Beyond the information given: The power of a belief in self-interest
European Journal of Social Psychology, Vol. 40, No. 1, Pg. 26-34, 2010.
Joel H. K. Vuolevi, Paul A. M. Van Lange
How do we interpret other's behavior when we lack important pieces of
information? Do we give the other the benefit of the doubt, believing
that the other behaves in a fair manner? Or do we fill in the blanks
with self-interest? To address these questions, we designed a new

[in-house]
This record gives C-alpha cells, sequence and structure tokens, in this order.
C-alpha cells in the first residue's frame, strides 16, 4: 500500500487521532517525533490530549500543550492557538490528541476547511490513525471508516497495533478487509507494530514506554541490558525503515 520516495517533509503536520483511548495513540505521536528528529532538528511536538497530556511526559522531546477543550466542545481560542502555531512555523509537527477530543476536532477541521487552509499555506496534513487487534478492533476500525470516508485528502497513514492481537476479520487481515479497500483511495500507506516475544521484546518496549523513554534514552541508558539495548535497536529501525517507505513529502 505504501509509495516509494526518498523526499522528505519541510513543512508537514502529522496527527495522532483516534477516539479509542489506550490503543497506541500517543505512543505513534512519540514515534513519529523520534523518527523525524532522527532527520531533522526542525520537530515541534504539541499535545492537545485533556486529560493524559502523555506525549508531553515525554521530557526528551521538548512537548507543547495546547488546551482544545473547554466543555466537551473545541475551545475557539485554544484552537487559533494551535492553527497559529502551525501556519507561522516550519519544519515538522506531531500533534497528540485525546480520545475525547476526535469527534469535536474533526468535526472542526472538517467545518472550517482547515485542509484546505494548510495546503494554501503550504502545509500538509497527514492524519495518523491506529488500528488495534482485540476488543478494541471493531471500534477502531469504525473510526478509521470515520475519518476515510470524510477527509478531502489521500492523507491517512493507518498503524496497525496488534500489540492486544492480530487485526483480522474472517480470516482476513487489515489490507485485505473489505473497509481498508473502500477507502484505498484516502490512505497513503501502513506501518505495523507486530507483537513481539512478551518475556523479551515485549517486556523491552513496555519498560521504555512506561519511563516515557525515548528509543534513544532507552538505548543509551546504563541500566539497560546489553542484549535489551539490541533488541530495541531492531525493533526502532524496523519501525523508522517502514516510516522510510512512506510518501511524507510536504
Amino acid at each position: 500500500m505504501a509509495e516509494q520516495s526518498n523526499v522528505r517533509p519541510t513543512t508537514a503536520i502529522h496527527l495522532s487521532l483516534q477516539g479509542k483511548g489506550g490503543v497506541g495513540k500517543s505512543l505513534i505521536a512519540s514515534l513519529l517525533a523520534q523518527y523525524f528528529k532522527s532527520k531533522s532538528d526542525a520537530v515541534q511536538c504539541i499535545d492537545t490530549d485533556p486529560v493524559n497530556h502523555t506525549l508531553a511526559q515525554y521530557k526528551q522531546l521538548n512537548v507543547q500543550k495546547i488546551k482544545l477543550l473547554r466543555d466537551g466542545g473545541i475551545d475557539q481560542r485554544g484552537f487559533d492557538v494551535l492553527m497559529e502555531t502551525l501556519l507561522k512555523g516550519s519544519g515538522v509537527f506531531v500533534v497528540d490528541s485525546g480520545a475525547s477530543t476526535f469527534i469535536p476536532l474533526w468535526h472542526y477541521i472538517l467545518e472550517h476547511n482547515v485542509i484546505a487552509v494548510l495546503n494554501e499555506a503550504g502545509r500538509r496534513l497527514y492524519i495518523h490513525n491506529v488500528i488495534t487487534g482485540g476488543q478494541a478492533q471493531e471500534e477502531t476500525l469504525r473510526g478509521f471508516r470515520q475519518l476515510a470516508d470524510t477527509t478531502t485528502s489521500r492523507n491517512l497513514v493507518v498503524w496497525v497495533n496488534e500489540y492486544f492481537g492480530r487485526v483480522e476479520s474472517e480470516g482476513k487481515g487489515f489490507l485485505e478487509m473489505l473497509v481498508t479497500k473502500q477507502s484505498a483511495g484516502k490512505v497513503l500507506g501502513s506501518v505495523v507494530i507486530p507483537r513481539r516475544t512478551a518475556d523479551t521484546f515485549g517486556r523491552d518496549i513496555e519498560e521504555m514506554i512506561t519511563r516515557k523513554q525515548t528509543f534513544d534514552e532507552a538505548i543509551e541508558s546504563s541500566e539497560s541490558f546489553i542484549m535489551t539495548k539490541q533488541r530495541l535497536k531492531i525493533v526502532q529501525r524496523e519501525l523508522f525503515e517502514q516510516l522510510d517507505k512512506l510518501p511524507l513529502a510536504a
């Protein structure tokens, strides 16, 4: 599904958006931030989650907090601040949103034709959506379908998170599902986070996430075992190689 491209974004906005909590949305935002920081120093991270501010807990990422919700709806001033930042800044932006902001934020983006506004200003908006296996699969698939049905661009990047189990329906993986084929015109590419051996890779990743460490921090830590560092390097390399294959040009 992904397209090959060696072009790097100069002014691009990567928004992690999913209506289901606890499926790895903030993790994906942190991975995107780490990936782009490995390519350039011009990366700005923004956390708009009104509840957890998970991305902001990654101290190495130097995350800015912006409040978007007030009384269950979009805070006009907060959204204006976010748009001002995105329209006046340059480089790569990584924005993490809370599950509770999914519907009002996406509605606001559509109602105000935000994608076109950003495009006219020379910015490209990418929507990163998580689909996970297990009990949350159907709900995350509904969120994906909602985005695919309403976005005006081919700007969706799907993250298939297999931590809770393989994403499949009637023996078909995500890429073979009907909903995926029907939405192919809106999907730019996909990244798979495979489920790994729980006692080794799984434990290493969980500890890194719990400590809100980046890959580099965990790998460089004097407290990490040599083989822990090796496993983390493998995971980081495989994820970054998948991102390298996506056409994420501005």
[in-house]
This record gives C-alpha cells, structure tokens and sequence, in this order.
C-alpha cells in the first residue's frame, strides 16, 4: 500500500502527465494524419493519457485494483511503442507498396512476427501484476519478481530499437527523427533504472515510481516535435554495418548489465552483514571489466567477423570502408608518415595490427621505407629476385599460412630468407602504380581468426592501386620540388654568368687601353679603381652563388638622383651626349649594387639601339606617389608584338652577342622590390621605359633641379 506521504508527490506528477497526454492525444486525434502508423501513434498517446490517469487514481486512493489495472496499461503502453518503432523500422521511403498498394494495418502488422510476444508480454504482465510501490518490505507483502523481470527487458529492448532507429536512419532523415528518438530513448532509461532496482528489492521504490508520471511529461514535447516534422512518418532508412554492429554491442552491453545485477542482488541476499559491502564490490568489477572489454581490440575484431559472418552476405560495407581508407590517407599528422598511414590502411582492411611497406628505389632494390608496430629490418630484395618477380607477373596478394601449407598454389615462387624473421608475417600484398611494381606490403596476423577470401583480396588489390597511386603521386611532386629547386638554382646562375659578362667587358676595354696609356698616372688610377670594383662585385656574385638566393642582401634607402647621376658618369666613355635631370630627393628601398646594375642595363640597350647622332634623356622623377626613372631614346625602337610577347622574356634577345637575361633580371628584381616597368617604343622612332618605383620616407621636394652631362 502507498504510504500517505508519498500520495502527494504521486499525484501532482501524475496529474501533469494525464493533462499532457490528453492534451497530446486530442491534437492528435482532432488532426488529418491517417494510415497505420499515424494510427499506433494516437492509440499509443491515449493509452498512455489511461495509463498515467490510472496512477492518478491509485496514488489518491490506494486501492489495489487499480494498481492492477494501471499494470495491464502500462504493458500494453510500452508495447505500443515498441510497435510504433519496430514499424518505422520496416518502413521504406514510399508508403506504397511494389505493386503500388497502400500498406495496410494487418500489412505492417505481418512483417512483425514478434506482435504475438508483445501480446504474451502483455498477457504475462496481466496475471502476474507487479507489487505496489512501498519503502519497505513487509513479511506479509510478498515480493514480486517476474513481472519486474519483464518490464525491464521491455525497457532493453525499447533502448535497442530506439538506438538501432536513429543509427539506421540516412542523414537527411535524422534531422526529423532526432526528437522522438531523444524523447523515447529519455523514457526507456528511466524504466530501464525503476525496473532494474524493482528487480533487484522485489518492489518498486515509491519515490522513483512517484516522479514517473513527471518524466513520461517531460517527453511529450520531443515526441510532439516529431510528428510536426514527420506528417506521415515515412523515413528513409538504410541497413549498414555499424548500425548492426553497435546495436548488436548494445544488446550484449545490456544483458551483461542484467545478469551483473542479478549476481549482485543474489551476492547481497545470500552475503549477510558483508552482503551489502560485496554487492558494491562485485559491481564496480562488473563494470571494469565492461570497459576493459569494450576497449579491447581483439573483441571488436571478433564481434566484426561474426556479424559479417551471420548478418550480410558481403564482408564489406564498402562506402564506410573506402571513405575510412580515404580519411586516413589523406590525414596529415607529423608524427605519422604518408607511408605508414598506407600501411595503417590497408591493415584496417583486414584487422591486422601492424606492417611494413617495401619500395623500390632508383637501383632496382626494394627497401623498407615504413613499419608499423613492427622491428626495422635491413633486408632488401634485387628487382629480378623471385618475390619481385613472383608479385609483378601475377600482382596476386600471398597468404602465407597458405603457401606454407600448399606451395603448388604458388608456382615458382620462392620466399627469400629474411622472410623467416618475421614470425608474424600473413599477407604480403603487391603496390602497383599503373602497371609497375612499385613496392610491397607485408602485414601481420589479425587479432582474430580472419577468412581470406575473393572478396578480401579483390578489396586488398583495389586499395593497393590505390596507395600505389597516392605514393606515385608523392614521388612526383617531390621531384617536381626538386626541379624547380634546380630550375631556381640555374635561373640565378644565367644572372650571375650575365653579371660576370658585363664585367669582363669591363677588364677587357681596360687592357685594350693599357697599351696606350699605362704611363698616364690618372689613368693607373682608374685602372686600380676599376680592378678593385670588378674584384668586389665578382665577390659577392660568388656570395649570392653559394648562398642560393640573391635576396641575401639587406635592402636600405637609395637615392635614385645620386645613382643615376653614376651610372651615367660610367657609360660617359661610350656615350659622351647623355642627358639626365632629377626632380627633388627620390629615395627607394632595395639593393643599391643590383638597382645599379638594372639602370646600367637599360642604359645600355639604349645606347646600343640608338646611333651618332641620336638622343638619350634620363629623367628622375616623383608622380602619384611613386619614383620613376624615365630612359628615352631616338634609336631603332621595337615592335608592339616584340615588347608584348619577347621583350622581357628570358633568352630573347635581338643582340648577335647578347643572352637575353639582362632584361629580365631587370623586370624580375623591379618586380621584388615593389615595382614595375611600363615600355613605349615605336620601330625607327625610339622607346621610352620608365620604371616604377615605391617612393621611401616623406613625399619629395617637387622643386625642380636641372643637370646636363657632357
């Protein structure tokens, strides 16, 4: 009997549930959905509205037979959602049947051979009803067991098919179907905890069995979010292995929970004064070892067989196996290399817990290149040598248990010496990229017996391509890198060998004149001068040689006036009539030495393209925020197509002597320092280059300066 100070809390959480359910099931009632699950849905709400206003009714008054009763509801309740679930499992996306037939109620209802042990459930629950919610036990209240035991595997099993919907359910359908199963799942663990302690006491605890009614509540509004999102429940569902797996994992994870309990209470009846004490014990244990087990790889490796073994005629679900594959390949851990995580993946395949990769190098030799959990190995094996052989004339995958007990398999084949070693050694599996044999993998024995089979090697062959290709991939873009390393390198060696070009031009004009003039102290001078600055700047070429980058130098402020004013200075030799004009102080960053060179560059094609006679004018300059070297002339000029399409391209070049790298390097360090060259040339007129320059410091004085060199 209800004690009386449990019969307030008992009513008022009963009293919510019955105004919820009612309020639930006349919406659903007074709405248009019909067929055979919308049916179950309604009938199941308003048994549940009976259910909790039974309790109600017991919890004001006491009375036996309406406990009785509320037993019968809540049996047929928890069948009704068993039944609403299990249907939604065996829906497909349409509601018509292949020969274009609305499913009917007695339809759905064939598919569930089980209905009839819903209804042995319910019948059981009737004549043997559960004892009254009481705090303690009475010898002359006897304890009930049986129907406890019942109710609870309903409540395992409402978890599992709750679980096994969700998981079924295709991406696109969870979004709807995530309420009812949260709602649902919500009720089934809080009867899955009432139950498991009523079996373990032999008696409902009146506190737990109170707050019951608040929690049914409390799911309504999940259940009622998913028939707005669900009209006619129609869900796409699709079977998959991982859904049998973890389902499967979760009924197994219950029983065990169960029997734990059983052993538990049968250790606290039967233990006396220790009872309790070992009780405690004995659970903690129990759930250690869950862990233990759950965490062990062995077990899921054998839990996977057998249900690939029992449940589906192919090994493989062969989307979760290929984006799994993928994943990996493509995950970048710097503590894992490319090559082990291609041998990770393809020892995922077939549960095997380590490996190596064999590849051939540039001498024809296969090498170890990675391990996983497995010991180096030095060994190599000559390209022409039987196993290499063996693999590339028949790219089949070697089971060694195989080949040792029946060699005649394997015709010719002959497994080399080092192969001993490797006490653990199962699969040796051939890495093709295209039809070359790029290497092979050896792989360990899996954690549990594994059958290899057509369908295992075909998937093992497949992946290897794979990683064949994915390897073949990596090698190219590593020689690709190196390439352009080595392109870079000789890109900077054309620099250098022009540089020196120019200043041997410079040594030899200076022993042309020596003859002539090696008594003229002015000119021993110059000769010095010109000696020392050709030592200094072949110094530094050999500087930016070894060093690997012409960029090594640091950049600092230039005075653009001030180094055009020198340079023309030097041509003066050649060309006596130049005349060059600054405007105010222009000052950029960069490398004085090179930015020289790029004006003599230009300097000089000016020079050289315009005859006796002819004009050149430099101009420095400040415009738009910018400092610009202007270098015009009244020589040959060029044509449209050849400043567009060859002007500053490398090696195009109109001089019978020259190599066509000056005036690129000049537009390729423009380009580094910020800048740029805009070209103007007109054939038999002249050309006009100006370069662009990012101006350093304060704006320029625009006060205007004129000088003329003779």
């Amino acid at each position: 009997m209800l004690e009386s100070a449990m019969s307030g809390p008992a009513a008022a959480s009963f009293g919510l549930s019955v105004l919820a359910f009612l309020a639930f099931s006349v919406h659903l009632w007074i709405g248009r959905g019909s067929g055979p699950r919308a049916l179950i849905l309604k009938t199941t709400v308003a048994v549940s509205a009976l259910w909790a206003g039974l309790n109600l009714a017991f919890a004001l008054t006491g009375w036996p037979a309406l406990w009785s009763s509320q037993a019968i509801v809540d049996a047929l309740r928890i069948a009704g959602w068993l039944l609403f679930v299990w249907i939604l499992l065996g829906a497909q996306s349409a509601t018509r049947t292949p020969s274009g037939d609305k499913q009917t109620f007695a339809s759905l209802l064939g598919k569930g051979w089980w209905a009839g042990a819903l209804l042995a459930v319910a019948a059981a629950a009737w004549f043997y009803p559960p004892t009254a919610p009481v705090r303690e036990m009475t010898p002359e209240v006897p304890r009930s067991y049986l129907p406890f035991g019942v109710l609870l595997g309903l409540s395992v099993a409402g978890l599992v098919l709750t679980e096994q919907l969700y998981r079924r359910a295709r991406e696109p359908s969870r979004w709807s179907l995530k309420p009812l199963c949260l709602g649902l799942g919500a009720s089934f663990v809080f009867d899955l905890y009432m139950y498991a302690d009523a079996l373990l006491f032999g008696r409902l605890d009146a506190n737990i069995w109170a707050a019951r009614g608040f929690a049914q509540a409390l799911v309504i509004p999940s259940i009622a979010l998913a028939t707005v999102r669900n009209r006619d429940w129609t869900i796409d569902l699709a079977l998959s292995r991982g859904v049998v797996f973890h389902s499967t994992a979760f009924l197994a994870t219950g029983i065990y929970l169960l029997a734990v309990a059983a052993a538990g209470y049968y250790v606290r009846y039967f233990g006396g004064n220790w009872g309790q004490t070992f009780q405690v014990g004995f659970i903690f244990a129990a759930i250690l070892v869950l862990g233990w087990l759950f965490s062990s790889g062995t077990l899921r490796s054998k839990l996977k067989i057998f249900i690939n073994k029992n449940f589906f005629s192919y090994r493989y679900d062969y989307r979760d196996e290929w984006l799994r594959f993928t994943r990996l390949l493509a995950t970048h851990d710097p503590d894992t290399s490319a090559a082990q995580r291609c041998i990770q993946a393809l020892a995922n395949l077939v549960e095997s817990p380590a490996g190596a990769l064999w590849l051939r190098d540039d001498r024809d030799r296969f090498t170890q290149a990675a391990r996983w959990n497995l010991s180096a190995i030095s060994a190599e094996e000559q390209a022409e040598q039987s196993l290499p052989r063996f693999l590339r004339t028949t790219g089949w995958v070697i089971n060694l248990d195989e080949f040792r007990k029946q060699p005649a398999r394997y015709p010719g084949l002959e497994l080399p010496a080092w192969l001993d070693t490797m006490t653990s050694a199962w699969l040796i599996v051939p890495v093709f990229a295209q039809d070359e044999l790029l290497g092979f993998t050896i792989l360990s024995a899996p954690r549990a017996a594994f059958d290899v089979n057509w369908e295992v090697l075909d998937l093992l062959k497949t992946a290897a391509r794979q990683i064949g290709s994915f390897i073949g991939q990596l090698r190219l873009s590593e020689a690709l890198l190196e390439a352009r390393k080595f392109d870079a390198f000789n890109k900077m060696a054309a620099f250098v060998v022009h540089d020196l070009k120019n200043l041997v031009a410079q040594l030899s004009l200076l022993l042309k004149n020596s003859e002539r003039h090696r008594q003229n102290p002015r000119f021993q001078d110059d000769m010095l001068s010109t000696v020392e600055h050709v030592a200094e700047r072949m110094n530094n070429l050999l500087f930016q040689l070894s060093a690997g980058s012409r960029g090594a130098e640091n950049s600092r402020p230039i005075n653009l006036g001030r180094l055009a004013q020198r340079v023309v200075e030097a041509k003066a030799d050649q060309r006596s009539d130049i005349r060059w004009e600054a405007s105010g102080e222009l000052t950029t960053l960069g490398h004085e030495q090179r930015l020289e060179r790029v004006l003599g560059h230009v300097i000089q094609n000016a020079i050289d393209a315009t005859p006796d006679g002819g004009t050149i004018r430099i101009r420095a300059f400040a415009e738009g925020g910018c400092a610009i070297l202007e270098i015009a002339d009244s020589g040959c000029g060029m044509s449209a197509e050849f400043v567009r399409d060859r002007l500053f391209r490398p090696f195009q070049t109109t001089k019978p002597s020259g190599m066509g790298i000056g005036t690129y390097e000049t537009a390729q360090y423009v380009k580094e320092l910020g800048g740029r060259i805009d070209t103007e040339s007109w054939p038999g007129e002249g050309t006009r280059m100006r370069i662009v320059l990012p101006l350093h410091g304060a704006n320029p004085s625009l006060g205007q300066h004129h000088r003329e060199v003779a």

method - the dice-rolling paradigm - in which participants observed
another person assigning outcomes by rolling two dice and allocating
one of them to the participant, who only had information about one of
the two dice. Using different baselines, the results revealed that
participants underestimated the outcomes the other allocated to the
participants, and overestimated the outcomes the other allocated to
self, indicating that people assume self-interest from others when
information is incomplete.
Read the article.
(Something interesting I found)Posted: Friday, February 12, 2010